Catch up TV reviews: The Windsors Royal Wedding Special, What Makes a Woman, Humans, Jon Richardson: Ultimate Warrior
Ivan Radford | On 20, May 2018Reading time: 3 mins
The Windsors: Royal Wedding Special (All 4)
With several seasons under its belt, you could be forgiven for thinking The Windsors would run out of steam. But the Royal Wedding is precisely the kind of material that Bert Tyler-Moore and George Jeffrie lap up and dish out with ruthless wit and a side portion of belly laughs. And so we see Richard Goulding’s gormless Harry and Kathryn Drysdale’s over-eager Meghan agree to get hitched, leaving Harry to descend into a debauched stag do, while Wills finds himself competing with the “Tramp Catcher” to save the streets from being cleaned up. Pippa, meanwhile, is scene-stealingly good, as she tries to over-feed Kate to sabotage her dress, or even win back Harry – and Beatrice (Ellie White) and Eugenie (Celeste Dring) hosting their own wedding fashion vlog is the icing on the cake, not least because it leads to a whirlwind romance with Jeremy Corbyn. Is it respectful? Not at all. Would we change it for the world? Not in the slightest. Laughing at the relentless irreverence is as British as cheering on Harry and Meghan in the first place.
What Makes a Woman? (All 4)
Transgender model and activist Munroe Bergdorf examines the gender and identity in this stirring documentary, which provides a fresh look at the social implications and prejudices of our changing world – hopefully one that’s changing not just in terms of awareness but acceptance too. Munroe’s journey doesn’t discuss gender issues, though, but also gives us an eye-opening look at actual facial surgery undertaken by Bergdorf, bringing the subsequent interviews with people on all sides of the debate into even sharper, more personal clarity. If you were left wanting after Channel 4’s Genderquake debate, this is the follow-up you’ve been waiting for.
Humans: Season 3 (All 4)
“We do our best to present a united front,” says Laura Hawkins (Katherine Parkinson), at the start of Humans Season 3. Beside her, husband Joe (Tom Goodman-Hill) scoffs silently. The pair are separated, after their family was split by the rise of Synths, humanoid machines built to serve humans – and, specifically, the rise of consciousness within them, which was facilitated by their daughter Mattie, who uploaded a firmware patch in Season 2 to save Mia (Gemma Chan), their family’s Synth, and Leo (Colin Morgan), her brother. Focusing more on the intimate, individual fallout than the action-packed conflict that erupted nationwide, this muted opener for Humans’ third season marks the sci-fi out as a distinctively British counterpart to Westworld – one that’s heart-wrenching topical and no less nailbitingly tense. Read our full review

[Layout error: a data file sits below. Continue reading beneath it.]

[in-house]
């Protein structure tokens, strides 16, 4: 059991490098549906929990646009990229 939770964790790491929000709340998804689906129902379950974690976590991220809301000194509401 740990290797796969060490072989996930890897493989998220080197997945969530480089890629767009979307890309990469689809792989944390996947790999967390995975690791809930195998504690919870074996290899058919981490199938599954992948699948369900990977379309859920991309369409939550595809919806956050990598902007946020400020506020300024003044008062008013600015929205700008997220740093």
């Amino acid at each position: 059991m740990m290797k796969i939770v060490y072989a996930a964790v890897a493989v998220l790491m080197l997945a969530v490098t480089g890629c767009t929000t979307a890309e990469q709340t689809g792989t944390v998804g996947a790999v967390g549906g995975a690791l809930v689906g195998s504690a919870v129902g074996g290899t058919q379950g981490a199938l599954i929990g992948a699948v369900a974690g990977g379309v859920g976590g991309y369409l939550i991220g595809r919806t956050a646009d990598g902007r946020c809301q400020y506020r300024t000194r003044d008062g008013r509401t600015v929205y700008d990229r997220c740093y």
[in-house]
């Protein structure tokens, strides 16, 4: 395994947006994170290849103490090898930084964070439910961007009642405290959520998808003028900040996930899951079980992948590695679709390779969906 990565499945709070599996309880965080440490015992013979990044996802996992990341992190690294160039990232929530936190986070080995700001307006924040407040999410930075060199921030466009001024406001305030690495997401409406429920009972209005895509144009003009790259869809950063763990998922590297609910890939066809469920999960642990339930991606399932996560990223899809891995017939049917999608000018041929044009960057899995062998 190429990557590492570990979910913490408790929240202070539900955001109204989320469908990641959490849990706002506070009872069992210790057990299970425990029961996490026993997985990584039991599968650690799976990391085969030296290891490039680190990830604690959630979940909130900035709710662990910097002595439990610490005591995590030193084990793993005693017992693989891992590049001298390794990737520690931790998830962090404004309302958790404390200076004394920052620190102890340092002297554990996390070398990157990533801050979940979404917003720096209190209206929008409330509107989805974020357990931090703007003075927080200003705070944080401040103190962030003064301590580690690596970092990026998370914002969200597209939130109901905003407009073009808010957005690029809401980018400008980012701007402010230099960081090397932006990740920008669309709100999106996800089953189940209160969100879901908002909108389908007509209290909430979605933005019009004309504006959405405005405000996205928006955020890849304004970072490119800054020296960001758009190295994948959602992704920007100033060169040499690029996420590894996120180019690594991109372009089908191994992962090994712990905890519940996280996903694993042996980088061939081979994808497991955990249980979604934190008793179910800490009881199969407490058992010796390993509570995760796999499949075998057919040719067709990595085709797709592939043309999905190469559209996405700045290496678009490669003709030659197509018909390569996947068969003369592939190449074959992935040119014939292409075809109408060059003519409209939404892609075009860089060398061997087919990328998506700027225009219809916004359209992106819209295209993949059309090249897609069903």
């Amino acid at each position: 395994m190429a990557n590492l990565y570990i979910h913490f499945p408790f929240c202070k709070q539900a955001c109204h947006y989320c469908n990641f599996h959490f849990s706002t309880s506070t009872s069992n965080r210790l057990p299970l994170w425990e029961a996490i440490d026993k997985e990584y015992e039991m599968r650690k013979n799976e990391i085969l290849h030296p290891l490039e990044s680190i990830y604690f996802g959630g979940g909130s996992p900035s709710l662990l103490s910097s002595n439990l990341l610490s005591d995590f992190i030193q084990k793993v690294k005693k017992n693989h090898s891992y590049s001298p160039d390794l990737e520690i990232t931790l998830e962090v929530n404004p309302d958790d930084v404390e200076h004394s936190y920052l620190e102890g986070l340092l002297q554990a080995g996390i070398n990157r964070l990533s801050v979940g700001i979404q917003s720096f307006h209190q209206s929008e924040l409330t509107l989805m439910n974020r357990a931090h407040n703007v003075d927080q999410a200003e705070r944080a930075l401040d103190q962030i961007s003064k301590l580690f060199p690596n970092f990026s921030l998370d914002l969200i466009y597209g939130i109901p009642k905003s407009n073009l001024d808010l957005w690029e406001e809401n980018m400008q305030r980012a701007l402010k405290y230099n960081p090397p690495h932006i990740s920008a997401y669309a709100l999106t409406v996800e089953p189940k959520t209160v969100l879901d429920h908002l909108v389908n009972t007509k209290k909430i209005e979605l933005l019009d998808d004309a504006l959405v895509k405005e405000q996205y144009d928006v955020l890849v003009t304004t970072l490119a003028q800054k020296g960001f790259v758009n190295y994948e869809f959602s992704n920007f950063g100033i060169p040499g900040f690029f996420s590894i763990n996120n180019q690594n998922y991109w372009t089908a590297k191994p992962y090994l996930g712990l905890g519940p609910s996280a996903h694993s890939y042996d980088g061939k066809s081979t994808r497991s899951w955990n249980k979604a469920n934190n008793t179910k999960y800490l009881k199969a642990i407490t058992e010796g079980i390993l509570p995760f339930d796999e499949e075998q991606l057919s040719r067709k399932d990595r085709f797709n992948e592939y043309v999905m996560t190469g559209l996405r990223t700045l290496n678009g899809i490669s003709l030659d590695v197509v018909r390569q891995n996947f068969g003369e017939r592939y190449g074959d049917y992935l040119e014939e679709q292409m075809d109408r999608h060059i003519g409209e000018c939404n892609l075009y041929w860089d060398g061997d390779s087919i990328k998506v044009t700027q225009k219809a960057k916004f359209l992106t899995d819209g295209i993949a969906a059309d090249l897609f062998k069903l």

Jon Richardson: Ultimate Warrior (UKTV Play)
The nuclear apocalypse. Politics. Making typos on social media. Grated cheese going off before you can finish the packet. Having to wait more than 2 minutes for a train. The modern world is a dark place, full of things to worry about. The idea of a TV programme devoted to examining every last one in detail might not sound like the healthiest of things, but that’s precisely the premise of Dave’s latest comedy series. It smartly takes it cue from Richardson’s intensely neurotic persona, managing to break out of its panel show format to enjoy diversions into Neighbours-themed quizzes, lectures on dishwashers and a rants about human overpopulation. Read our full review